“These extremists have not yet been held accountable, so they continue to escalate violence against the body public,” said Pan in a recent statement. “We must now summon the political will to demand that domestic terrorists face consequences for their words and actions. Our democracy and our lives depend on it.”

Pan told me this week he was incensed but far from surprised when dozens of vaccine protesters showed up at the COVID-19 vaccination site at Dodger Stadium last weekend, shouting conspiracy theories, waving ridiculous signs and prompting fire officials to briefly shut down operations.

“This just seemed to be another step in the escalation that’s been going on for many years,” he said, calling it part of a “pattern of behavior in the anti-vaccine community.”

-school daze: Taking a page from San Francisco's playbooks, Los Angeles City Council member Joe Buscaino says that he will push the city to sue the school district if it doesn't move forward on reopening. Los Angeles Unified superintendent Austin Beutner said earlier this week that he didn't expect schools to reopen for in-person instruction anytime soon and hinted that he might pursue summer instruction. Howard Blume reports for the Times:

Buscaino said he plans to submit a resolution next week, for consideration by the full council, that would direct the city attorney to file a lawsuit modeled on one announced this week by San Francisco officials, who have initiated litigation against the San Francisco Unified School District. In part, the suit accuses the district of not complying with state requirements to offer classroom-based instruction to the extent possible under health constraints.

Earlier litigation — filed on behalf of advocacy groups — that made similar arguments against L.A. Unified was unsuccessful.

The Los Angeles action is justified, said Buscaino, based on a growing body of research assembled by federal experts, Biden administration policy aimed at reopening schools and the great harm to students pursuing their studies remotely from home.

Buscaino said he also was influenced by a statement this week from the Southern California affiliate of the American Academy of Pediatrics, which called for an immediate reopening of schools.

“I actually agree with the pediatricians,” Buscaino told The Times. “I support the science that says it’s safe for students to return to schools. Let’s get the adults out of the way, the politics out of the way.”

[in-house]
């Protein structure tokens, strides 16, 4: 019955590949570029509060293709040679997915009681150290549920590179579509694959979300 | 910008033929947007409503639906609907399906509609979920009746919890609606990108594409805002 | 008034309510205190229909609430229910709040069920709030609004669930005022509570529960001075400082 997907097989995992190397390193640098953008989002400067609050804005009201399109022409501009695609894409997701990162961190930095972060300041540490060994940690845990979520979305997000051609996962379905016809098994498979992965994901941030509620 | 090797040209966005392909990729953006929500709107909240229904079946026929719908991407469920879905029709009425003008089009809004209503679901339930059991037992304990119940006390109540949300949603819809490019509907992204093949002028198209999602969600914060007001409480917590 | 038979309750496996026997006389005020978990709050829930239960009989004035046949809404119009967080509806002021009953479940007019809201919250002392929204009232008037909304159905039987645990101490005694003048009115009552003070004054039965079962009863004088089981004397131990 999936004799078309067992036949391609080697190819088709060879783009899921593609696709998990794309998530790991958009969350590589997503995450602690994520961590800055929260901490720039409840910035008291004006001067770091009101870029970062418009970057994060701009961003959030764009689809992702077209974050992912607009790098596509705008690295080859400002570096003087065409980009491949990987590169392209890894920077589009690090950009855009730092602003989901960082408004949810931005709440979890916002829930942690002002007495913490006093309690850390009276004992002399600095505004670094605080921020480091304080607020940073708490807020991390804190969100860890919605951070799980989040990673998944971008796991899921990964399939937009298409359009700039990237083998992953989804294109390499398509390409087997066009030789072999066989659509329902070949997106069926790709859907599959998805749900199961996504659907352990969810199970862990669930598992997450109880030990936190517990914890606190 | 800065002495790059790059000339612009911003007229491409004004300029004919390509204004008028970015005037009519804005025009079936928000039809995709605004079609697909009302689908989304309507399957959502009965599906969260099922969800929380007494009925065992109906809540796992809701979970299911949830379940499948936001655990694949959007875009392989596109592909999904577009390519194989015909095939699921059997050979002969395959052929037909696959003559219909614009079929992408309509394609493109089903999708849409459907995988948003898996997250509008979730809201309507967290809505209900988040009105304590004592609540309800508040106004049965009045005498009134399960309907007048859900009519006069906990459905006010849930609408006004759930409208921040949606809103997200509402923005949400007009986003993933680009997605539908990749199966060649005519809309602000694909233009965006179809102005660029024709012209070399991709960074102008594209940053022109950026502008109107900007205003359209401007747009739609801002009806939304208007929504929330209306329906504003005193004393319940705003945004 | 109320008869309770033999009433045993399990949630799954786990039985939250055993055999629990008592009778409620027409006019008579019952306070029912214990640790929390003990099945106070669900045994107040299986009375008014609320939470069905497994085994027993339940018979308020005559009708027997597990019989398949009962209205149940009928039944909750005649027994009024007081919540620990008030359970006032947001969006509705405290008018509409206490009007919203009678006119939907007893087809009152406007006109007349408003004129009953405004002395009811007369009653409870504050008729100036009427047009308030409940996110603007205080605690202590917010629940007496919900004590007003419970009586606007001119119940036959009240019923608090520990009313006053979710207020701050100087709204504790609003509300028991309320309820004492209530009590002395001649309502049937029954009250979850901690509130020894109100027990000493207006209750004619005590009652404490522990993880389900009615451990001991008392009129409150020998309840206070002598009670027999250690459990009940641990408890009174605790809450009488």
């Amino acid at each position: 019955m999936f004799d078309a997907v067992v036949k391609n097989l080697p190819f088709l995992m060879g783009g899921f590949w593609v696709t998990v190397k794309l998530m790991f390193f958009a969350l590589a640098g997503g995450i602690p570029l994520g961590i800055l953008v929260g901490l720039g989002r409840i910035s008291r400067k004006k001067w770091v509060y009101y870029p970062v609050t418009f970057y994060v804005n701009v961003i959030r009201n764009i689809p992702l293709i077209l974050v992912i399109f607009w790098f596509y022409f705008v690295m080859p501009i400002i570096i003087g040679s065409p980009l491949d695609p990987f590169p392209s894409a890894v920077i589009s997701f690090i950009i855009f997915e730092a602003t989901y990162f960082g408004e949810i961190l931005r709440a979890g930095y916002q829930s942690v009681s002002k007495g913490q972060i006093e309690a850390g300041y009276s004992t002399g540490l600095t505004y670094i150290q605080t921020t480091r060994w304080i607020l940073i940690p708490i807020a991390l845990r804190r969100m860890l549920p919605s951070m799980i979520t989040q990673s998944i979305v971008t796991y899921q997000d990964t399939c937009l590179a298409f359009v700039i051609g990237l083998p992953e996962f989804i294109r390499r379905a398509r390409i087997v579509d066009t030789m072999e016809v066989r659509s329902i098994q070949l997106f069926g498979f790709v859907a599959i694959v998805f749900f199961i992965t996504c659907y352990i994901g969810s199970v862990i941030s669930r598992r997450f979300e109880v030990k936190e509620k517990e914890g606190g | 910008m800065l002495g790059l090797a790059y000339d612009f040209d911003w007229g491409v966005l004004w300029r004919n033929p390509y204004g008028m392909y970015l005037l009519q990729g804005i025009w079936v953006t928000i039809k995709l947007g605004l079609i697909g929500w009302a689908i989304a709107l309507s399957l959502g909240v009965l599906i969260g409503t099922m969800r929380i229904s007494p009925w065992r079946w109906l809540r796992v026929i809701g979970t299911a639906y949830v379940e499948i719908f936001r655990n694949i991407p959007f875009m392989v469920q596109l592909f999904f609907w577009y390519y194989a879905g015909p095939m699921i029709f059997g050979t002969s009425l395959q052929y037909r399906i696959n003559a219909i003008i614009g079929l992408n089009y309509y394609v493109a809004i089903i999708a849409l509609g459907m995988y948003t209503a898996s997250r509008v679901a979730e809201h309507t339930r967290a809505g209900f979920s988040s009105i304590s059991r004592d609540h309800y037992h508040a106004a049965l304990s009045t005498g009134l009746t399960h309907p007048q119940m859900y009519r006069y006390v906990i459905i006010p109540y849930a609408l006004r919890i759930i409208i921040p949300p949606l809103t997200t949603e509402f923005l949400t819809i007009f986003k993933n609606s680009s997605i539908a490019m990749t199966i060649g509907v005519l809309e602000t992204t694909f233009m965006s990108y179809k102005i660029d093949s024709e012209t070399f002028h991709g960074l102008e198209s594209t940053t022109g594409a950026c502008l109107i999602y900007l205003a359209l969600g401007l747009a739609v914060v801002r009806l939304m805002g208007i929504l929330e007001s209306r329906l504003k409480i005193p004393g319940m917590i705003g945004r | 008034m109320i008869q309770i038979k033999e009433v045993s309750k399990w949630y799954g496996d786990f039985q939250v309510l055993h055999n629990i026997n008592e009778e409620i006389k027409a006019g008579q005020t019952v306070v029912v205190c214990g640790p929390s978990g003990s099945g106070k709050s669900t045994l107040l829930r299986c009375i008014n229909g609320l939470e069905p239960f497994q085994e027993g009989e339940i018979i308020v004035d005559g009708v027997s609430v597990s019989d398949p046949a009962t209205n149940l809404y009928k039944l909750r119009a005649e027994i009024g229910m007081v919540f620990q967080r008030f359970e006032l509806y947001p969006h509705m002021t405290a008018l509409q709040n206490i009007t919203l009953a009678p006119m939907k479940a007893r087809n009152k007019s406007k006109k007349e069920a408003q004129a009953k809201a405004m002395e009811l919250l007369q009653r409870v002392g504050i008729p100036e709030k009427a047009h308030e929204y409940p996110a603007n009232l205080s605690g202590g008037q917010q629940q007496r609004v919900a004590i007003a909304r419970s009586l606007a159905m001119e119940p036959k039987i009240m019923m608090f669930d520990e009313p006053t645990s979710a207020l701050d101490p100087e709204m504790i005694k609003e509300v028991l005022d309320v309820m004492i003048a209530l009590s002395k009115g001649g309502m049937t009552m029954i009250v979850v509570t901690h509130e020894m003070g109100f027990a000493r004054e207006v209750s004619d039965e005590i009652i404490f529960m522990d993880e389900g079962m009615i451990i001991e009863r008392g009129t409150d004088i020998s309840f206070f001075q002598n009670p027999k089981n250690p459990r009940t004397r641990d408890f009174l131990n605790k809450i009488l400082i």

Meanwhile, the battle in San Francisco continues. Jill Tucker reports for the Chron:

San Francisco families, mayor and state elected officials formed a united front Thursday in urging school and labor leaders to listen to the health experts, come to an agreement and reopen schools as soon as possible.

At a press conference sponsored by the parent group, Decreasing the Distance, a tearful Mayor London Breed, standing before children hold signs saying “I miss my friends,” urged the adults to end division and finger-pointing to get schools open.

“It just really breaks my heart to be here to see these kids and these families to know what they’ve been going through,” Breed said. “Kids are struggling in our city and we all know it.”


San Francisco’s state Sen. Scott Wiener said he was appalled that the day after the school board voted to rename 44 schools, a letter went out to parents from the superintendent saying middle and high schools would likely not reopen this school year.

“I have always been a big supporter and fan of this school district,” he said. “My frustration is what I see is a defeatist attitude.”

School board President Gabriela Lopez did not immediately respond to a request for comment about the press conference, but posted photos on social media earlier in the day as she toured a school to see the status for reopening.

For KQED, Joe Fitzgerald Rodriguez and Jon Brooks write that as the fight over returning to in-person instruction in San Francisco gets uglier, it's increasingly about equity.

[W]hile there are health disparities surrounding COVID-19 between different racial and economic groups, unequal responses to remote learning exist as well. As [City Attorney Dennis] Herrera alluded to Wednesday, San Francisco public schools during the pandemic have experienced a higher rate of absenteeism and learning loss among Black, Latino, Asian and low-income students compared to those who are white.

Last year, during a Board of Supervisors' debate, outgoing Supervisor Sandra Lee Fewer became irate over the city's lack of progress in bringing students back into classrooms, calling it racist.